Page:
. Earth Science News .

Japan nuclear plant worker dies
by Staff Writers
Tokyo (AFP) Oct 6, 2011

A worker at Japan's disaster-stricken Fukushima nuclear power plant died Thursday, its operator said, adding that the death was not necessarily related to radioactive leaks.

The male worker, in his 50s, was taken to hospital for treatment Wednesday after feeling ill during a regular morning assembly at the plant, some 200 kilometres (140 miles) north of Tokyo, according to Tokyo Electric Power Co. (TEPCO).

He died early morning Thursday at the hospital, TEPCO spokeswoman Chie Hosoda said, adding that the cause of his death was being investigated.

"He had been exposed to a small amount of radiation. It is difficult to assume that radiation was a cause of his death," she said.

The unidentified worker had worked for 46 days at the plant to install a tank which will be used for processing contaminated water from the crippled reactor units.

He worked three hours every day and had been exposed to a total of 2.02 millisieverts of radiation, the official said. An exposure of 100 millisieverts per year is considered the lowest level at which any increase in cancer risk is evident.

He was the third worker to die at the plant following the March 11 earthquake and tsunami.

A male worker, in his 60s, died of a heart attack in May and another, in his 40s, succumbed to acute leukemia in August. TEPCO said both cases were not attributable to radiation.

Two other male employees were also killed directly in the disaster.

The 9.0-magnitude quake and tsunami left 20,000 dead or missing on Japan's northeast coast and crippled cooling systems at the Fukushima plant, causing reactor meltdowns.

Related Links
Bringing Order To A World Of Disasters
A world of storm and tempest
When the Earth Quakes

Get Our Free Newsletters Via Email
Buy Advertising Editorial Enquiries


. Comment on this article via your Facebook, Yahoo, AOL, Hotmail login.

Share this article via these popular social media networks
del.icio.usdel.icio.us DiggDigg RedditReddit GoogleGoogle

Nuclear contamination found beyond Japan no-go zone
Tokyo (AFP) Oct 5, 2011
High levels of radioactive contamination have been found in soil in the capital of Japan's Fukushima prefecture, a study showed Wednesday, prompting calls to make the area a voluntary evacuation zone. Some 307,000 becquerels of caesium per kilogramme (2.2 pounds) of soil was detected in an independent survey conducted on September 14 by a radiological engineering expert and citizens' groups. ... read more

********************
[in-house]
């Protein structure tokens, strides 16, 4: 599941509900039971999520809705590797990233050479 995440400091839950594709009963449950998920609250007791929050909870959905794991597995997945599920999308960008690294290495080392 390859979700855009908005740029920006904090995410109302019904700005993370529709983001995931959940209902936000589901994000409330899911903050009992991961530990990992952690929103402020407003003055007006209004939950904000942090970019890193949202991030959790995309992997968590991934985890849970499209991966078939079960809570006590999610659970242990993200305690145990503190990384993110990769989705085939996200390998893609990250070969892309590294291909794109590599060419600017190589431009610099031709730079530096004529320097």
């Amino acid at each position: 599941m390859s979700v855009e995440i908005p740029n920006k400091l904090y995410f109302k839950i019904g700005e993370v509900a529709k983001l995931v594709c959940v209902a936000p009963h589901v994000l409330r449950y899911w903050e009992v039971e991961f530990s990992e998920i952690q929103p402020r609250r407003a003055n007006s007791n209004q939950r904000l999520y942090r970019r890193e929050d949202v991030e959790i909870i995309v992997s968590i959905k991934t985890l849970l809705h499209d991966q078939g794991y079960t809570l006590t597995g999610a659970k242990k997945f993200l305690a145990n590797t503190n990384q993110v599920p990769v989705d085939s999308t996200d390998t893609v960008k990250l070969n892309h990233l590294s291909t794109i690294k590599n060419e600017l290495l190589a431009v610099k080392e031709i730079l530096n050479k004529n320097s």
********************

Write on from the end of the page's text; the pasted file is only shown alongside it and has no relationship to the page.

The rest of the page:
Japan nuclear plant worker dies

Nuclear contamination found beyond Japan no-go zone

New modelling results link natural resources and armed conflicts

Experts sound alarm over disaster planning

SSTL redefines the cost of radar imaging with NovaSAR-S

EDRS: an independent data-relay system for Europe becoming reality

Samsung seeks sales ban on new iPhone

On sale now in China: the 'iPhone 5'

Space Observatory Provides Clues to Creation of Earth's Oceans

Chilean court overturns ban on giant Patagonia dam

Decline and recovery of coral reefs linked to 700 years of human and environmental activity

A year after Nobel, Norwegian salmon off the menu in China

Rising carbon dioxide levels at end of last ice age not tied to Pacific Ocean

Swiss warn of massive ice chunk breaking off glacier

Chinese target Arctic with Iceland land deal: experts

Model provides successful seasonal forecast for the fate of Arctic sea ice

Floods drown Asia's rice bowl

Productivity of land plants may be greater than previously thought

Petition demands US label genetically engineered food

Micro-breweries take on local flavour in China

Philippine typhoon death toll reaches 82

Tenerife geology discovery is among 'world's best'

Indian Ocean tsunami alert system to be tested on Oct 12

Worst Cambodian floods in a decade kill 167

Food crisis looming in Sudan: UN agency

Kenya tries to contact French woman's abductors in Somalia

Berkeley Lab Tests Cookstoves for Haiti

Guyana opposition warns foreign bauxite firms

Ultrasounds worsen Asia women shortage: UN

What can magnetic resonance tractography teach us about human brain anatomy?

Many roads lead to Asia

Female promiscuity can rescue populations from harmful effects of inbreeding


The content herein, unless otherwise known to be public domain, are Copyright 1995-2011 - Space Media Network. AFP and UPI Wire Stories are copyright Agence France-Presse and United Press International. ESA Portal Reports are copyright European Space Agency. All NASA sourced material is public domain. Additional copyrights may apply in whole or part to other bona fide parties. Advertising does not imply endorsement,agreement or approval of any opinions, statements or information provided by Space Media Network on any Web page published or hosted by Space Media Network. Privacy Statement